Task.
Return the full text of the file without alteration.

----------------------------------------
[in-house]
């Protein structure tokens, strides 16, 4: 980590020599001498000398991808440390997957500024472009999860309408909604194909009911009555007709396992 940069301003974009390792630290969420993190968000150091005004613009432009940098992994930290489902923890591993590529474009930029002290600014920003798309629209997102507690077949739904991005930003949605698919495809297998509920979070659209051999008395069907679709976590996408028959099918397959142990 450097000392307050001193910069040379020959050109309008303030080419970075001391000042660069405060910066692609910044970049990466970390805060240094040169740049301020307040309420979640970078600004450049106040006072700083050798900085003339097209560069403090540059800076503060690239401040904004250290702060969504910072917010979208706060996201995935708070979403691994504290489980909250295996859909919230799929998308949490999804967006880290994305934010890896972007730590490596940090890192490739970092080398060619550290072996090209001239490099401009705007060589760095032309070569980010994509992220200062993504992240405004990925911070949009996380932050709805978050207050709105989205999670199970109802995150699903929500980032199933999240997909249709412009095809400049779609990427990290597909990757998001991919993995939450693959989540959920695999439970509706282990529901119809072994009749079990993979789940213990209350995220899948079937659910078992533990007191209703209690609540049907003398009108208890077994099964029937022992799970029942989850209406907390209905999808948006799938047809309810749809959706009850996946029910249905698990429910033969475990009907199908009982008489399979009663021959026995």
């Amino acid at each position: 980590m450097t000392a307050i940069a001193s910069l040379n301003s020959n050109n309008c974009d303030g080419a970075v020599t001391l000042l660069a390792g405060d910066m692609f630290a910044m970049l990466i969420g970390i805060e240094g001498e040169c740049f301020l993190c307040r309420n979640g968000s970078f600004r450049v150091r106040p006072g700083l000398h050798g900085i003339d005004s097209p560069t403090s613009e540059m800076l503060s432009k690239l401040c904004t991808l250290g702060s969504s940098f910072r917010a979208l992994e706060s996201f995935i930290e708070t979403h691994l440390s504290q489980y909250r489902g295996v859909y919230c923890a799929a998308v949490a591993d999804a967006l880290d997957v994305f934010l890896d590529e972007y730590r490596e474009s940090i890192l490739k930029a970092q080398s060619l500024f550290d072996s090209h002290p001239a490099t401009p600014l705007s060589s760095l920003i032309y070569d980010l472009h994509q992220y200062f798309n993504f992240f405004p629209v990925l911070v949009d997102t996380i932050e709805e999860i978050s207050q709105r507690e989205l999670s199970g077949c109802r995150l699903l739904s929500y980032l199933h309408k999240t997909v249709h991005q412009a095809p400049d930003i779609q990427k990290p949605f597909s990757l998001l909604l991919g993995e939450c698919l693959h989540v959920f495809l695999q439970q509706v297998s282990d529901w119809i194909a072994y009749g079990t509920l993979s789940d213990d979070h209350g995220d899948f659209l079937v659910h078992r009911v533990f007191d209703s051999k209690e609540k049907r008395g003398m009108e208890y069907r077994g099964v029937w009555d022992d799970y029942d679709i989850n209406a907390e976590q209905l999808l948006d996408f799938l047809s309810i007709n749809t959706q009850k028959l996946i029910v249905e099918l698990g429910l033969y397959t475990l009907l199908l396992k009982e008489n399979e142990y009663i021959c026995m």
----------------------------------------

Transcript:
[in-house]
């Protein structure tokens, strides 16, 4: 980590020599001498000398991808440390997957500024472009999860309408909604194909009911009555007709396992 940069301003974009390792630290969420993190968000150091005004613009432009940098992994930290489902923890591993590529474009930029002290600014920003798309629209997102507690077949739904991005930003949605698919495809297998509920979070659209051999008395069907679709976590996408028959099918397959142990 450097000392307050001193910069040379020959050109309008303030080419970075001391000042660069405060910066692609910044970049990466970390805060240094040169740049301020307040309420979640970078600004450049106040006072700083050798900085003339097209560069403090540059800076503060690239401040904004250290702060969504910072917010979208706060996201995935708070979403691994504290489980909250295996859909919230799929998308949490999804967006880290994305934010890896972007730590490596940090890192490739970092080398060619550290072996090209001239490099401009705007060589760095032309070569980010994509992220200062993504992240405004990925911070949009996380932050709805978050207050709105989205999670199970109802995150699903929500980032199933999240997909249709412009095809400049779609990427990290597909990757998001991919993995939450693959989540959920695999439970509706282990529901119809072994009749079990993979789940213990209350995220899948079937659910078992533990007191209703209690609540049907003398009108208890077994099964029937022992799970029942989850209406907390209905999808948006799938047809309810749809959706009850996946029910249905698990429910033969475990009907199908009982008489399979009663021959026995």
């Amino acid at each position: 980590m450097t000392a307050i940069a001193s910069l040379n301003s020959n050109n309008c974009d303030g080419a970075v020599t001391l000042l660069a390792g405060d910066m692609f630290a910044m970049l990466i969420g970390i805060e240094g001498e040169c740049f301020l993190c307040r309420n979640g968000s970078f600004r450049v150091r106040p006072g700083l000398h050798g900085i003339d005004s097209p560069t403090s613009e540059m800076l503060s432009k690239l401040c904004t991808l250290g702060s969504s940098f910072r917010a979208l992994e706060s996201f995935i930290e708070t979403h691994l440390s504290q489980y909250r489902g295996v859909y919230c923890a799929a998308v949490a591993d999804a967006l880290d997957v994305f934010l890896d590529e972007y730590r490596e474009s940090i890192l490739k930029a970092q080398s060619l500024f550290d072996s090209h002290p001239a490099t401009p600014l705007s060589s760095l920003i032309y070569d980010l472009h994509q992220y200062f798309n993504f992240f405004p629209v990925l911070v949009d997102t996380i932050e709805e999860i978050s207050q709105r507690e989205l999670s199970g077949c109802r995150l699903l739904s929500y980032l199933h309408k999240t997909v249709h991005q412009a095809p400049d930003i779609q990427k990290p949605f597909s990757l998001l909604l991919g993995e939450c698919l693959h989540v959920f495809l695999q439970q509706v297998s282990d529901w119809i194909a072994y009749g079990t509920l993979s789940d213990d979070h209350g995220d899948f659209l079937v659910h078992r009911v533990f007191d209703s051999k209690e609540k049907r008395g003398m009108e208890y069907r077994g099964v029937w009555d022992d799970y029942d679709i989850n209406a907390e976590q209905l999808l948006d996408f799938l047809s309810i007709n749809t959706q009850k028959l996946i029910v249905e099918l698990g429910l033969y397959t475990l009907l199908l396992k009982e008489n399979e142990y009663i021959c026995m």